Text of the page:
Winnipeg Free Press Newspaper Archives Mar 21 2015, Page 98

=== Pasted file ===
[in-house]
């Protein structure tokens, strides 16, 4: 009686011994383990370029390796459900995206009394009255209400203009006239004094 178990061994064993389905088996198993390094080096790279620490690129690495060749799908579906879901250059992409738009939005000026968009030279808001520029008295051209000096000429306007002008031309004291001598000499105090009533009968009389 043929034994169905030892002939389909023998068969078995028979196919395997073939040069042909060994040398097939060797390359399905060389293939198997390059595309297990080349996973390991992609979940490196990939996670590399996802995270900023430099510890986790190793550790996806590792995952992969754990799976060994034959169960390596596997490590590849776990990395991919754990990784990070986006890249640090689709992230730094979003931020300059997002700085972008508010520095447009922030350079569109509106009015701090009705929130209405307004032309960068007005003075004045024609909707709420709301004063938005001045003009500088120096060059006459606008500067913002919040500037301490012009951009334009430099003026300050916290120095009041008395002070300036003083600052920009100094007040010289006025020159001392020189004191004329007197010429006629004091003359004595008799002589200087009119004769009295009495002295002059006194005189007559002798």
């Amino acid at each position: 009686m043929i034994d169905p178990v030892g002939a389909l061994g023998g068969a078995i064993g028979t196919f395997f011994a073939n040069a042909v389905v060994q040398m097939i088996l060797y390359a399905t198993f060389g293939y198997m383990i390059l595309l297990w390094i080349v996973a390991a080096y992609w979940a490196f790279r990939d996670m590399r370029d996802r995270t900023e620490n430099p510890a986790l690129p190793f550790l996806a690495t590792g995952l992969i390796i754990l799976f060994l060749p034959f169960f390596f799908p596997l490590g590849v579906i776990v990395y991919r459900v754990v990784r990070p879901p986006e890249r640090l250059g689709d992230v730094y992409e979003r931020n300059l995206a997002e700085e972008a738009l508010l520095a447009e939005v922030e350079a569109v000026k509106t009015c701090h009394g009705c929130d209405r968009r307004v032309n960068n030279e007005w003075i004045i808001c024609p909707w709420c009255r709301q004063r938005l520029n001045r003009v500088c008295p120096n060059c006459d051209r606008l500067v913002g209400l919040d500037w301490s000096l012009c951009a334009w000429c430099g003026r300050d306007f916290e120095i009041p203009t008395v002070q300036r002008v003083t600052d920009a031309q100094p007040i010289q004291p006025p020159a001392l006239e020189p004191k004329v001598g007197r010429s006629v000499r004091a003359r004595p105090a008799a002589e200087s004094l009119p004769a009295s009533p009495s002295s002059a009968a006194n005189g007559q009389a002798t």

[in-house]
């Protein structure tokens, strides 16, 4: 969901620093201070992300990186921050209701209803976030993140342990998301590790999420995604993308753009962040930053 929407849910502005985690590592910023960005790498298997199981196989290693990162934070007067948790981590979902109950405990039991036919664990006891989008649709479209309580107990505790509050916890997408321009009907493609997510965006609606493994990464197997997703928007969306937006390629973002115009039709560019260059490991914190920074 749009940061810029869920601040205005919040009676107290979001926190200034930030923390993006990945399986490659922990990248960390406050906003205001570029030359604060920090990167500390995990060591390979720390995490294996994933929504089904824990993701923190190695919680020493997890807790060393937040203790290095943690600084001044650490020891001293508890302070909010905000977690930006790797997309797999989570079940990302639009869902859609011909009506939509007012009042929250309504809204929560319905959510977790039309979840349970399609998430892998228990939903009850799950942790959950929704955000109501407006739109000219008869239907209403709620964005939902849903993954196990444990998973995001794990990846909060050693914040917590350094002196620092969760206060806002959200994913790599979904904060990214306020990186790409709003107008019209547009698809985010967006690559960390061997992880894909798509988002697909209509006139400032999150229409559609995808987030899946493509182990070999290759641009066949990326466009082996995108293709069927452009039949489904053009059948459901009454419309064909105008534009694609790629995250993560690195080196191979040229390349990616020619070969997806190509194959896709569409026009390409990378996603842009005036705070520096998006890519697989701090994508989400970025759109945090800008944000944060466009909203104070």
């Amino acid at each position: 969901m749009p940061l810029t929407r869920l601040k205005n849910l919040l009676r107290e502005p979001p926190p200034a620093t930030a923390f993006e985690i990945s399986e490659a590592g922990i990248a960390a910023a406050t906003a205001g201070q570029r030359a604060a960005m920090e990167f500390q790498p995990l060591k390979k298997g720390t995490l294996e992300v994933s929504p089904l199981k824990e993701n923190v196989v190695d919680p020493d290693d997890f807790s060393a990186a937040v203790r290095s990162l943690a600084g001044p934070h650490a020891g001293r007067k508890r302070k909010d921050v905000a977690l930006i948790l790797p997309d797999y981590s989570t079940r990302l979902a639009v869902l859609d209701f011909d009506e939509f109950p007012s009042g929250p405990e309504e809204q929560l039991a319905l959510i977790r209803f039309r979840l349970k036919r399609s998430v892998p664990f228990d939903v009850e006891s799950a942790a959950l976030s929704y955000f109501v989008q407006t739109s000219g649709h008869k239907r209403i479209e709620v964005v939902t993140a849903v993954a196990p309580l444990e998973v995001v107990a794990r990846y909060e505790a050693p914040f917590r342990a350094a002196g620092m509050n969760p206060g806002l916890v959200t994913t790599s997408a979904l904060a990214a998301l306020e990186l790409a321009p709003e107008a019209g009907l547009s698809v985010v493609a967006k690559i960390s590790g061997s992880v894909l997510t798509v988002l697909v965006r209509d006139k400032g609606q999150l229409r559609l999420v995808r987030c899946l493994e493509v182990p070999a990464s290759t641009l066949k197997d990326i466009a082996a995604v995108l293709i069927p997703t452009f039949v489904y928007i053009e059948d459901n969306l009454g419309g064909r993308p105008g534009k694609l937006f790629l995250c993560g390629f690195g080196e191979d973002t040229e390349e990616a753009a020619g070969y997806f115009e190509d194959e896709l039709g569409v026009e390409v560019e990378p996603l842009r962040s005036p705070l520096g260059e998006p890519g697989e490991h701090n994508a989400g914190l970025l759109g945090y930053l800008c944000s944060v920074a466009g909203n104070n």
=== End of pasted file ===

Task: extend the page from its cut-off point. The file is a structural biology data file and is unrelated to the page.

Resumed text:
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Winnipeg Free Press (Newspaper) - March 21, 2015, Winnipeg, Manitoba C M Y K PAGE 23 BOOKS D23 Winnipeg Free Press, Saturday, March 21, 2015 NEW IN PAPER The Burning Room By Michael Connelly ( Grand Central, $ 18) Det. Harry Bosch and new partner Lucia Soto track down years- old evidence in the case of a man who was shot and dies from his wounds nine years later . When Paris Went Dark: The City of Light Under German Occupation, 1940- 1944 By Ronald C. Rosbottom ( Little, Brown, $ 20) Using a range of resources, daily life in Paris under German occupation during the Second World War is examined — including an underground resistance. Where Nobody Knows Your Name: Life in the Minor Leagues of Baseball By John Feinstein ( Anchor, $ 20) From ex- pros to up- and- comers, Feinstein follows nine minor- league baseball players hoping to get a shot at playing in the big leagues. I MAGINE a robot drone the size of a spider that can crawl into the shower and inject poison into a political opponent while being operated by an assassin thousands of kilometres away. Imagine an aerial drone flying through a sold- out football stadium, spraying deadly anthrax spores. Imagine some creep getting teen girls to download malicious software that allows him to take sexually explicit photos and videos of them through their webcams and then post them on the Internet. Wait. That last one really happened. The spider assassin and the anthrax drone haven’t happened yet — but they could, warn Benjamin Wittes and Gabriella Blum in The Future of Violence . Wittes is a senior fellow in governance studies at the Brookings Institution. Blum is a professor of human rights and international humanitarian law at Harvard Law School. Together they direct the Harvard Law School- Brookings Project on Law and Security. Both have written previous books in the field. This is their first book together. All the assumptions we have made about liberty, privacy and security must be rethought in this new world, they say. The “ technologies of mass empowerment” create a world of many- to- many threats, but also a world of many- to- many defences. Governments can be vulnerable to attacks by computer hackers — but those hackers are also vulnerable. Consider the 2009 GhostNet attacks. Cyber- spies, thought to be from China, infected more than 1,000 computers in more than 100 countries to spy on the Dalai Lama, news organizations and governments. But the hackers were themselves spied on and exposed by a Canadian group called the Information Warfare Monitor, an offshoot of the Munk Centre for International Studies at the University of Toronto. In their report, the Canadian counter- hackers dryly noted that cyberspace now gives them powers that were previously available only to state intelligence agencies. Wittes and Blum base their proposed governance model on the writings of 17th- century political philosopher Thomas Hobbes as well as Nineteen Eighty- Four author George Orwell. Hobbes’ Leviathan is a friendly giant sovereign who uses power to protect people. Orwell’s all- powerful Big Brother uses video and audio surveillance to enforce conformity with the state’s dictates. The authors take a novel view of the recent revelations about the National Security Administration in the U. S. While many analysts said the secret files released by military sub- contractor Edward Snowden showed the U. S. government has too much power, Wittes and Blum point out that the NSA had to get most of the data from Google and Facebook — private- sector corporations with far more information on all of us than governments. To critics who say the NSA shouldn’t be out cruising the Internet, Wittes and Blum respond that, when properly used, patrols of cyberspace are as salutary as a police officer in a children’s park. The challenge is to avoid the excesses of Big Brother, while harnessing Leviathan to control the Little Brothers — such as the man who spied on the teens. The American is in jail, thanks to the FBI and the courts. but if he had operated from some other country, he might still be trapping his victims. Under the governance model the authors propose, national governments would exercise benevolent authority in co- operation with each other, the communications carriers and public- minded citizens. But they concede that even if their ideal were to be achieved, we would all still be vulnerable in ways we’ve never been before. Donald Benham is director of hunger and poverty awareness at Winnipeg Harvest. I T’S not startling to hear our interconnected digital world is insecure. What is disturbing is to learn how broadly, how deeply and how structurally vulnerable those quotidian digital spaces are that we’ve come to depend on in our private and public lives. Put another way, the Internet makes the Toronto Maple Leafs defensive core look airtight. Marc Goodman’s Future Crimes impressively and encyclopedically documents the dark and broken aspects of our digital connectedness. A cyber- security expert, founder of the Future Crimes Institute, and the chair for policy, law and ethics at Silicon Valley’s Singularity University, Goodman unflinchingly and relentlessly illuminates the insidious pervasiveness of cybercrime — past, present and future. He does this in such vivid detail it will have even the most ardent techno- geek pining for the bygone era of typewriters and rotary phones. Goodman is neither a Luddite nor a crusty pessimist when it comes to communication technology. His approach, which he insists is not fear- mongering, is aimed at waking us up in time to “ survive progress.” With our digital environment poised to expand exponentially and in a much more physical manner through the so- called “ Internet of Things” ( the digital webbing of cars, houses, appliances, drones, robots and even our biological selves), Goodman is desperately imploring us — individually and as a society — to become technologically literate. “ Because technology is woven through the entire fabric of our modern lives, we have a social problem, a personal problem, a financial problem, a healthcare problem, a public safety problem, a government problem, a governance problem, a transportation problem, an energy problem, a privacy problem, and a human rights problem,” he argues in a piling- on strategy characteristic of Future Crimes . “ Now is the time to completely reevaluate all that we take for granted in this modern world and question our dependence on the ubiquitous machines that so few of us understand.” Case after case after case is presented to hammer home the worrisome leakiness of the Internet and the vulnerability of the technologies in its orbit. From sloppy computer coding to our blind faith in what we see on our screens, from the all- too- often mindless adoption of new technologies to unconscionable terms of service agreements, Goodman provides a tower of evidence to show all digitized data can be hacked, cracked, warped or stolen. Moreover, in such porous and poorly policed spaces, dark worlds find a home. This is particularly true of the Dark Web, the “ digital underground.” It’s here where illegal drugs, human organs, human trafficking, weapons and kiddie pornography are sold. In an especially vile example of what goes on in the Dark Web, Goodman tells us of pedophile networks with livestreaming pay- per- view acts of sexual abuse that welcome viewer requests. Future Crimes concludes with a grandiose call to action and an appendix listing some pretty pedestrian things that individuals can do to improve their online security. After spending three- quarters of his almost 400- page work on online terrors, Goodman prescribes a cocktail of big ideas, such as having “ faith in people” and creating a “ Manhattan Project for cyber,” which seem more gimmicky and superficial than a real attempt to confront root causes. Putting aside his poor prescription, which certainly suggests deeper problems, Future Crimes does a fine job acting as a wake- up call to those caught in a digital slumber. Greg Di Cresce is a Winnipeg journalist and a student of communication history. B USINESS or Blood: Mafia Boss Vito Rizzuto’s Last War chronicles the bloody underworld power struggle in Montreal that escalated when Vito Rizzuto, the undisputed leader of the Mob in Montreal, was in custody for eight years beginning in 2004 for his involvement in the mobrelated “ Three Captains” triple slaying in New York in 1981. It was an escalation in violence Rizzuto predicted would happen when he was fighting extradition to the U. S., warning authorities it would occur if he were not present to exert his “ calming influence” on Montreal’s underworld. The book’s title refers to the two main reasons mobsters kill each other — to forward their business interests or for revenge. Rizzuto’s enemies made sure the leadership void created by his incarceration was not filled by either his son, Nick Jr., or his father, Nicolo, murdering both men less than a year apart in 2008- 09. In many cases, the line between blood and business is ambiguous. In the case of Vito Rizzuto, however, as portrayed by veteran crime writers and reporters Peter Edwards and Antonio Nicaso, it is clear business was secondary to his desire to avenge the deaths of not only his father and his eldest son, but his many friends and associates who were killed and injured during the bloodletting that took place while he was, ironically, safely incarcerated in the U. S. A man such as Rizzuto doesn’t rise to the pinnacle of underworld power without making a few enemies. Those against whom he was exacting his revenge had their own reasons for wanting members of Rizzuto’s organization out of the picture. Edwards and Nicaso do a fine job of connecting the dots of criminal enterprises spanning several decades in numerous countries and including various ethno- cultural groups. They are quick to point out this not just a story about Italian organized crime, but includes gangsters from a variety of backgrounds. The authors have done exhaustive research to provide readers with the necessary background regarding organized crime in Quebec, eastern Ontario, Italy and the U. S. Their research includes information that could only be gleaned from those close to the action. The book includes a timeline of events dating back to the 1800s, but concentrates mostly on the events taking place from the time Nicolo Rizzuto established himself as a mobster in the latter half of the 20th century until shortly after Vito’s death, apparently of natural causes, late in 2013. Readers unfamiliar with the history of organized crime in eastern Canada and Italy will need a scorecard to keep track of the thugs, hit men and other assorted ne’er- do- wells that inevitably populate a story such as this. Fortunately, the book includes a cast of characters split into criminal associations and geographical designations, which is helpful for keeping straight who’s who in a world where loyalties can change overnight and yesterday’s street punk is tomorrow’s boss. In Business or Blood , fans of the true- crime genre have a comprehensive telling of a recent, bloody chapter of Canadian organized- crime history. It explores the reasons mass bloodlettings take place and the repercussions for organized crime and society. Gilbert Gregory is a Free Press copy editor. Reviewed by Greg Di Cresce Plenty of cyber- crime on poorly policed web Future Crimes: Everything is Connected, Everyone Is Vulnerable and What We Can Do About It By Marc Goodman Doubleday Canada, 392 pages, $ 34 Reviewed by Gilbert Gregory Mob boss preferred revenge over money Business or Blood: Mafia Boss Vito Rizzuto’s Last War By Peter Edwards and Antonio Nicaso Penguin Random House, 311 pages, $ 32 Reviewed by Donald Benham A better BIG BROTHER Liberty, privacy and security must be re- thought, authors declare The Future of Violence: Robots and Germs, Hackers and Drones By Benjamin Wittes and Gabriella Blum Basic Books, 268 pages, $ 35 al te se da st po Th th il fi ar wh te so pe us fo ce it an mi sh po D_ 23_ Mar- 21- 15_ FF_ 01. indd D23 3/ 19/ 15 5: 43: 28 PM